A and A's Movie A Day

Watching movies until we run out.

Movie 200 – The Neverending Story

The Neverending Story – September 16th, 2010

I have an embarrassing confession to make. I have never read through the book this movie is based on. I hate admitting things like this because I pride myself on being a bookworm, even as a child. I don’t know how I missed it. I don’t know why. I loved the movie and I devoured books by the shelfload. We had a wonderful little independent children’s book store near us when I was a kid. How did no one ever hand this to me? How did I not find it myself? I know why I haven’t picked it up as an adult. It’s long. A fast reader I may be, but with as many new books as come into my workplace, I just don’t always have time to pick up something that I know the general gist of already. So I never have. I am duly ashamed and will rectify this forthwith.

Looking at this now, I believe this was my first experience with meta-storytelling. It’s a story about a boy reading a story which then refers back not only to the boy but to the audience watching the boy reading the story. No wonder I’ve got a thing for that sort of stuff now. Hurrah for non-comedic fourth wall breaking! The reader of the story is Bastian, a young boy whose mother has recently passed away and whose father wants him to buck up and get back to real life. Bastian’s a bookworm and daydreamer at heart and as such is a perfect target for bullies. While hiding from them he finds a book. A special book. The Neverending Story, a beautiful book just begging to be read. And so he grabs it and runs, hiding out in the attic of his school building and reading it.

One level in and you have the story Bastian reads. It’s about the world of Fantasia, and the many and varied creatures and people who live there and the lands that make it up. It’s about how Fantasia is being destroyed by the Nothing, a force that wipes out everything it touches. It’s about a quest given to the young warrior, Atreyu, to find a way to cure the mysterious illness that is killing Fantasia’s Empress. And as Atreyu struggles his way through the Swamps of Sadness and meets a Luck Dragon named Falkor, contends with the two magical gates before the Southern Oracle and meets the Nothing’s harbinger, Gmork, Bastian (and us, the audience) is drawn further into the story and thus, the world. Eventually we all become aware of each other as the movie comes to its climax, which is part of the whole draw of it to me as well as being part of the story’s conceit.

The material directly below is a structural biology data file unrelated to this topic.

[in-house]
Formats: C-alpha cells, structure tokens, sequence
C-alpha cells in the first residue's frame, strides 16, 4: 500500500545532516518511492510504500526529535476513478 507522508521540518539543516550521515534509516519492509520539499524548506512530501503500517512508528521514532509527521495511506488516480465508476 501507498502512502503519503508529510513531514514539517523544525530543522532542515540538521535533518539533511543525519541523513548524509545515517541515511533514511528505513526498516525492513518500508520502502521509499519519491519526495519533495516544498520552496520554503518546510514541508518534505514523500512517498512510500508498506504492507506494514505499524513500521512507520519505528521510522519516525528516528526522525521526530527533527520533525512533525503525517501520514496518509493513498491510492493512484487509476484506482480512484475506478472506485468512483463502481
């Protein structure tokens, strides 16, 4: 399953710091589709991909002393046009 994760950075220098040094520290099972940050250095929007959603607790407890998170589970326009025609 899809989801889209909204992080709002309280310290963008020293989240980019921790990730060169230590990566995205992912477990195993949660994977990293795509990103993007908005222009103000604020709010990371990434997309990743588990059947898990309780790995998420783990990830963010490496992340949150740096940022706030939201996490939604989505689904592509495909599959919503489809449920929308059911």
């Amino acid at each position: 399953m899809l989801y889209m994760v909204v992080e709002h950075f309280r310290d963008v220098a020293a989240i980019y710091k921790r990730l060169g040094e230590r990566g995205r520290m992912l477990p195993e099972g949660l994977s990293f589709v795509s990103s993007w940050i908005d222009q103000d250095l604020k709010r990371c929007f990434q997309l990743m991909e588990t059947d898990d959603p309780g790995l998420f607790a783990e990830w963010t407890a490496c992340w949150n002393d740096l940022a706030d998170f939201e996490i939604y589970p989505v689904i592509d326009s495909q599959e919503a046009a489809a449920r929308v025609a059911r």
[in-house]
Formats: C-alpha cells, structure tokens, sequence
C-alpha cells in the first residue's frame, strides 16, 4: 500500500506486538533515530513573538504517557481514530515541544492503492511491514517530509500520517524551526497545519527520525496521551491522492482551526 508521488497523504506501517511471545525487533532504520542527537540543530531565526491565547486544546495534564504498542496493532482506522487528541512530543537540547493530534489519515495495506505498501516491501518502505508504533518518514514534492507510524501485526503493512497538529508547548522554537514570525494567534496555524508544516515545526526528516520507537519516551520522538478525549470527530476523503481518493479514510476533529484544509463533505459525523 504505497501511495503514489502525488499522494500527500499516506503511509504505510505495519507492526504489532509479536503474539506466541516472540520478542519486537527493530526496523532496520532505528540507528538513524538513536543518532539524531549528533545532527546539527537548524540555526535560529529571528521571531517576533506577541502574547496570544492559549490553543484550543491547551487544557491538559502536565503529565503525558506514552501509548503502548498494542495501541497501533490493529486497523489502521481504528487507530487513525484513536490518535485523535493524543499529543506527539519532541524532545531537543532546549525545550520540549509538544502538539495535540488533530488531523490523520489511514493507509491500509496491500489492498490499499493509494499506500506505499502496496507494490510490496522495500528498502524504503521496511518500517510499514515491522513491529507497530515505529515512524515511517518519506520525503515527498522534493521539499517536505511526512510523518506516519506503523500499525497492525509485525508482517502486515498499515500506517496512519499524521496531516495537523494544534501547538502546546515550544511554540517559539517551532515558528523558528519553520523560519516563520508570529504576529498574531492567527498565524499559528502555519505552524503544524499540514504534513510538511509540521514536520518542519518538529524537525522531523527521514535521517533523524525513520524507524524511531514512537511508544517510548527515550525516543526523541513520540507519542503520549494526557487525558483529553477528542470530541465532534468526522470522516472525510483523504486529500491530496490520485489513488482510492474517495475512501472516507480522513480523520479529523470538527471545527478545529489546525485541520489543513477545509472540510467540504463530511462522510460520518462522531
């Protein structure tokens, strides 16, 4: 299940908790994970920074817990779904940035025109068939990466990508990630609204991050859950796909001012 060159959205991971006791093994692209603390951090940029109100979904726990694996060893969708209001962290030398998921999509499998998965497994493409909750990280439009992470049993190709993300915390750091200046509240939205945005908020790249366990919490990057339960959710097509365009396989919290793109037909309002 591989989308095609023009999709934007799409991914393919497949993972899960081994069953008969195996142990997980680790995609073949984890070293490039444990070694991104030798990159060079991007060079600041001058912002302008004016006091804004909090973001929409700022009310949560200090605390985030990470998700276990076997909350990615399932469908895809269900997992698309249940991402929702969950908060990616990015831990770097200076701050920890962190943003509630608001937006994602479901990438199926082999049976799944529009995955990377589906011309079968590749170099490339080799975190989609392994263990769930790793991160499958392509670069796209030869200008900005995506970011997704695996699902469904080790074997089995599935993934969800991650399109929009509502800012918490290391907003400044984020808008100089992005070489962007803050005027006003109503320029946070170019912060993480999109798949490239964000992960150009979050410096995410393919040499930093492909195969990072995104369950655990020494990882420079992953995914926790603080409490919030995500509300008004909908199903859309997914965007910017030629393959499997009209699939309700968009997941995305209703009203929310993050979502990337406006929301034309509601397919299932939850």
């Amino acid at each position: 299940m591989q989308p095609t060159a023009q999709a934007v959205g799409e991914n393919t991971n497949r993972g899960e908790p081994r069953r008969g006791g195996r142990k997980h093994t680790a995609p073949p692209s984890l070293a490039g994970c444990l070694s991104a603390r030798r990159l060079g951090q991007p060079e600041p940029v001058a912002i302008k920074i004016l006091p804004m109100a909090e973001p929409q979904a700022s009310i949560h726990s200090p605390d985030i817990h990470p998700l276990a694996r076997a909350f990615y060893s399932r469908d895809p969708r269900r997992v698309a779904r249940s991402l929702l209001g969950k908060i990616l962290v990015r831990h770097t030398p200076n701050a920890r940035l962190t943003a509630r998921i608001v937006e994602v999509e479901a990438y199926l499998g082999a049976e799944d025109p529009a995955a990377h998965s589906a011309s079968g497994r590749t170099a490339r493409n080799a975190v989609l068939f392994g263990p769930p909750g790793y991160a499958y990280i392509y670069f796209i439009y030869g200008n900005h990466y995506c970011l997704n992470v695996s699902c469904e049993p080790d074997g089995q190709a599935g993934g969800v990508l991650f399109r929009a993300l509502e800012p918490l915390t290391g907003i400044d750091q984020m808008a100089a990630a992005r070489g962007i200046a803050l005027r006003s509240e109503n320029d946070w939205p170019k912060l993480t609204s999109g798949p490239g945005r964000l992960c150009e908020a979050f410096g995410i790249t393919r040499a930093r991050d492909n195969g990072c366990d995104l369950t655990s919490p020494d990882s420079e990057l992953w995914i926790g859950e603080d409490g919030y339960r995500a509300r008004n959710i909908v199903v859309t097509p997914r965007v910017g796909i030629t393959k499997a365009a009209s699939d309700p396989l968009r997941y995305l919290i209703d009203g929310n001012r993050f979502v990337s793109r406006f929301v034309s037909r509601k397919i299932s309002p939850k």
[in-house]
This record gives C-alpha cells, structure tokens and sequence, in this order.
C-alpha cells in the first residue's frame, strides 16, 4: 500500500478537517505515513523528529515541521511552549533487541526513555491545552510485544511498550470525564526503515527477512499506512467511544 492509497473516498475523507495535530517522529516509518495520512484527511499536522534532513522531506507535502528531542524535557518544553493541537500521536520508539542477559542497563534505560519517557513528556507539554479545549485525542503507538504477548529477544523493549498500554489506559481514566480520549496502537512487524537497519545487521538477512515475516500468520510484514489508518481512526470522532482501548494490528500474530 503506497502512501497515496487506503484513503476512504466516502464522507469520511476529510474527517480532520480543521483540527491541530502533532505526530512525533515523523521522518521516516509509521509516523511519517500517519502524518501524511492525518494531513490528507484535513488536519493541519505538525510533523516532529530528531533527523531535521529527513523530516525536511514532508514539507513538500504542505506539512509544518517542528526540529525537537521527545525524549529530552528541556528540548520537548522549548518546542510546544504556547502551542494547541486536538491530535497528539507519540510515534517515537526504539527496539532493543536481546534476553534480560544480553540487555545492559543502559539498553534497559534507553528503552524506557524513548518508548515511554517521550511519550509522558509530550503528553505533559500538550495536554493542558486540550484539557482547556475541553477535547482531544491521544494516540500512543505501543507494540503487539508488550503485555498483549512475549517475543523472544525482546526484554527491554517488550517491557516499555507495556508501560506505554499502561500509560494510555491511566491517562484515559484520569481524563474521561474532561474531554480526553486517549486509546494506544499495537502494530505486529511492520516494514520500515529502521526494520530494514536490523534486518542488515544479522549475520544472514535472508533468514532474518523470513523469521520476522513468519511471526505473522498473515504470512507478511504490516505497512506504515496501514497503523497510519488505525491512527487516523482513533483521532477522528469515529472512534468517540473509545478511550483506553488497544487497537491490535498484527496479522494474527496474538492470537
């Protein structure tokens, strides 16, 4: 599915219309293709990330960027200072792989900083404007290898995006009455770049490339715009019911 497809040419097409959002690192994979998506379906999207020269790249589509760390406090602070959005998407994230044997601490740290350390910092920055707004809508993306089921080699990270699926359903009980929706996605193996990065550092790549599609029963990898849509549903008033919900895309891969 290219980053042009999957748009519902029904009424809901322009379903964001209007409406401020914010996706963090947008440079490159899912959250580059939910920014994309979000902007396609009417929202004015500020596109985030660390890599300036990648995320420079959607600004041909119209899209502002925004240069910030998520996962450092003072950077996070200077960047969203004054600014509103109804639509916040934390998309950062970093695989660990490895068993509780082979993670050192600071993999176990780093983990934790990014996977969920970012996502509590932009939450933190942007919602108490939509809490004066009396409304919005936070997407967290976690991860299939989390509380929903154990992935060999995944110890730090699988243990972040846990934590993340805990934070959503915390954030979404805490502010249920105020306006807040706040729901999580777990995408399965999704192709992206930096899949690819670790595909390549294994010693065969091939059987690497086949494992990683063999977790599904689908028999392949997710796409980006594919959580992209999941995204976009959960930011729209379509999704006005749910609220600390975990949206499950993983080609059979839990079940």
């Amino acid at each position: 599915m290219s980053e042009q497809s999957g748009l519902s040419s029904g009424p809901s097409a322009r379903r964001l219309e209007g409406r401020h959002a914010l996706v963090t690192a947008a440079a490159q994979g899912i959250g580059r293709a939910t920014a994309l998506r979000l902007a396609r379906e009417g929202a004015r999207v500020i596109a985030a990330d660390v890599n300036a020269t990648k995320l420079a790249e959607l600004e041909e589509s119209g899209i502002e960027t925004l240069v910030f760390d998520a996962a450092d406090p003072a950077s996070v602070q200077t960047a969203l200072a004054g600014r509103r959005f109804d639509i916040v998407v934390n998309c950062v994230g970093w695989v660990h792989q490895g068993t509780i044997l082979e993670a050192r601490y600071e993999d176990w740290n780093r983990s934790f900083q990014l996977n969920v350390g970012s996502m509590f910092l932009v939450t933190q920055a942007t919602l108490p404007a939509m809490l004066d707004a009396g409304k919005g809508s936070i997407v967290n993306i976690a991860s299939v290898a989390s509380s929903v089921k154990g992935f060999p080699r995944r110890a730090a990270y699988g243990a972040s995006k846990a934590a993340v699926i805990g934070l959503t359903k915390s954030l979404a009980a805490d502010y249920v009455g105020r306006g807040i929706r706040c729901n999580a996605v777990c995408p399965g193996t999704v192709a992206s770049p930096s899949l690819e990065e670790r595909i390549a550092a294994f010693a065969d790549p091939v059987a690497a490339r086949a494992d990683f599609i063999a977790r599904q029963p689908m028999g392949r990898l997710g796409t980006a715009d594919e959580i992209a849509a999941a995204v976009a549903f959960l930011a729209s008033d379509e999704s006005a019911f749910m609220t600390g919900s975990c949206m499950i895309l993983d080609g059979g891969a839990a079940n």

Fantasia as a fictional world is one of those concepts that made complete sense in my head. The idea that there was a world out there where everything you imagined came into being if you truly cared about it? That was a wonderful thing to me. I remember, after watching this movie, sitting in my room or the back yard by myself for hours, coming up with people and creatures and places to populate Fantasia with. I’ve always loved the first scene at the Ivory Tower, where many of the peoples of Fantasia have sent representatives to petition the Empress for help against the Nothing. There are some fabulous creature concepts on display there and I wanted to think of something worthy of a place like that. Of course I’d never actually set foot there, but in the movie that’s not the point. The point is that Fantasia isn’t a place to travel to on foot, it’s a place to explore in your mind.

As a child, this movie was to me what the Lord of the Rings movie trilogy is to me as an adult. It is the visual representation of a world I wanted desperately to explore. I tried to watch this with a somewhat critical eye and I can see flaws, certainly. There are bits that show the movie’s age. Some of the conceits of Bastian talking to himself in the school attic come off as overdone. But I find I don’t give a crap. This movie is so heavily nostalgic for me and so full of wonder and the memory of being totally sucked into the world that I can’t bring myself to really critique it. I identify so strongly with this movie. Bastian staying at school after it closes, reading through the night because he just can’t put the book down? That was me. My mother was a teacher through my youth and I spent plenty of time in the school buildings she worked in, wandering the halls after hours, or in June after school was out for the summer. There’s something about an empty school that I can’t describe, but this movie has it and I knew it. And I spent many a night reading until the sun came up.

I often get frustrated with my job. I spend a lot of time doing things like teaching the same person how to do email attachments seven days in a row, or cleaning up after a family ignores the no food rule. But at least once a day someone will come in and want suggestions. Whether it’s a kid who hates to read but has to pick something for a book report, or a kid who loves to read but doesn’t know what to pick up next, it’s always a challenge I dive into. I love finding the perfect book to get a reluctant reader to come in looking for more, or a new favorite for a kid who thought he’d read everything worth reading. I love prompting my storytime kids to go wild, whether we’re making beach collages or writing comic books. I feel like I’ve done my job well when the kids I work with get excited about their imaginations. That, to me, is the core of this movie. That’s why I still love it, flaws and all. And that’s why we picked it for a milestone movie.